15. ^ a b Dunning, John B. Jr., ed. (2008). CRC Handbook of Avian Body Masses (2nd ed.). CRC Press. ISBN 978-1-4200-6444-5.
  16. ^ a b Marion, Remi, Penguins: A Worldwide Guide. Sterling Publishing Co. (1999), ISBN 0-8069-4232-0
  17. ^ "Moulting". Yellow-eyed Penguin Trust. Retrieved 29 September 2019.
  18. ^ "Introduced Mammals" (PDF). Archived from the original (PDF) on 22 March 2016. Retrieved 3 July 2012.
  19. ^ Richdale, L (1957). A population study of penguins. Oxford: Oxford University Press.
  20. ^ "Sentinels of change: prehistoric penguin species raise conservation conundrum". Sciblogs. Retrieved 29 September 2019.
  21. ^ "New penguin species found in New Zealand". www.adelaide.edu.au. Retrieved 22 April 2022.
  22. ^ a b "Distribution and habitat". Yellow-eyed Penguin Trust. Retrieved 29 September 2019.
  23. ^ Boessenkool, Sanne; Star, Bastiaan; Waters, Jonathan M.; Seddon, Philip J. (June 2009). "Multilocus assignment analyses reveal multiple units and rare migration events in the recently expanded yellow-eyed penguin (Megadyptes antipodes)". Molecular Ecology. 18 (11): 2390–2400. Bibcode:2009MolEc..18.2390B. doi:10.1111/j.1365-294X.2009.04203.x. PMID 19457203. S2CID 205361804.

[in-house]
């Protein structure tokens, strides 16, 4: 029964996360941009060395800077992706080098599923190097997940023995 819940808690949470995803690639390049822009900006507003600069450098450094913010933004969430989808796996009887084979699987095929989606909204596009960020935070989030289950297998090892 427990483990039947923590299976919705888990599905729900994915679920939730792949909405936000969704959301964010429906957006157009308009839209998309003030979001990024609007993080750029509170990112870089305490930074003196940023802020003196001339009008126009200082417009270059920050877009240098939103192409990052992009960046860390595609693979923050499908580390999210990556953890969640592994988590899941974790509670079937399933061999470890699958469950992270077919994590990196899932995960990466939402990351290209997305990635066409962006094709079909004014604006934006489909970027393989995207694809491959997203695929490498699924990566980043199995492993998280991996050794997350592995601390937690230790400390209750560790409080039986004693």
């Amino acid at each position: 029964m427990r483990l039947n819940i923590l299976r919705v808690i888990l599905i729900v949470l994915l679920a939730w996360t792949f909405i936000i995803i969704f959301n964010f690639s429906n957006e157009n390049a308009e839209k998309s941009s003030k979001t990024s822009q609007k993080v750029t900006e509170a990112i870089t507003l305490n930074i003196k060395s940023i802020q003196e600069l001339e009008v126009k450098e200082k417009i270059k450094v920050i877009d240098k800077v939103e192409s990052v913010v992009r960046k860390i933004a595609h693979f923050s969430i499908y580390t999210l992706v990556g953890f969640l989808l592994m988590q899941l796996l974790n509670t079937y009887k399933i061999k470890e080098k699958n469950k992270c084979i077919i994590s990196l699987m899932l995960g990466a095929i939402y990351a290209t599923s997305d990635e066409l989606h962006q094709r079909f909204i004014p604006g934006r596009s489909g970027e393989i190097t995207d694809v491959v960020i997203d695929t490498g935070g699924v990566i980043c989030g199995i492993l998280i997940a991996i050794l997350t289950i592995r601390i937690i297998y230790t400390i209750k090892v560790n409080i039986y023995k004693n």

24. ^ Muller, Christopher G.; Chilvers, Louise; French, Rebecca K.; Hiscock, Johanna A.; Battley, Phil F. (1 January 2020). "Population estimate for yellow-eyed penguins (Megadyptes antipodes) in the subantarctic Auckland Islands, New Zealand". Notornis. 67 (1): 299–319.
  25. ^ Grzelewski, Derek (January–February 2004). "Hoiho—still on the brink". New Zealand Geographic. Retrieved 17 July 2021.
  26. ^ Darby, John T (17 April 2003). "The yellow-eyed penguin (Megadyptes antipodes) on Stewart and Codfish Islands" (PDF). Notornis. 50: 152.
  27. ^ Moore, P.J.; Wakelin, M.D. 1997: Diet of the yellow-eyed penguin Megadyptes antipodes, South Island, New Zealand, 1991-1993. Marine Ornithology 25:17-29
  28. ^ "Megadyptes antipodes - yellow-eyed penguin". Animal Diversity Web. Retrieved 2 September 2023.
  29. ^ Thiebot, Jean-Baptiste; Arnould, John PY; Gómez-Laich, Agustina; Ito, Kentaro; Kato, Akiko; Mattern, Thomas; Mitamura, Hiromichi; Noda, Takuji; Poupart, Timothée; Quintana, Flavio; Raclot, Thierry (2017). "Jellyfish and other gelata as food for four penguin species - insights from predator-borne videos". Frontiers in Ecology and the Environment. 15 (8): 437–441. Bibcode:2017FrEE...15..437T. doi:10.1002/fee.1529.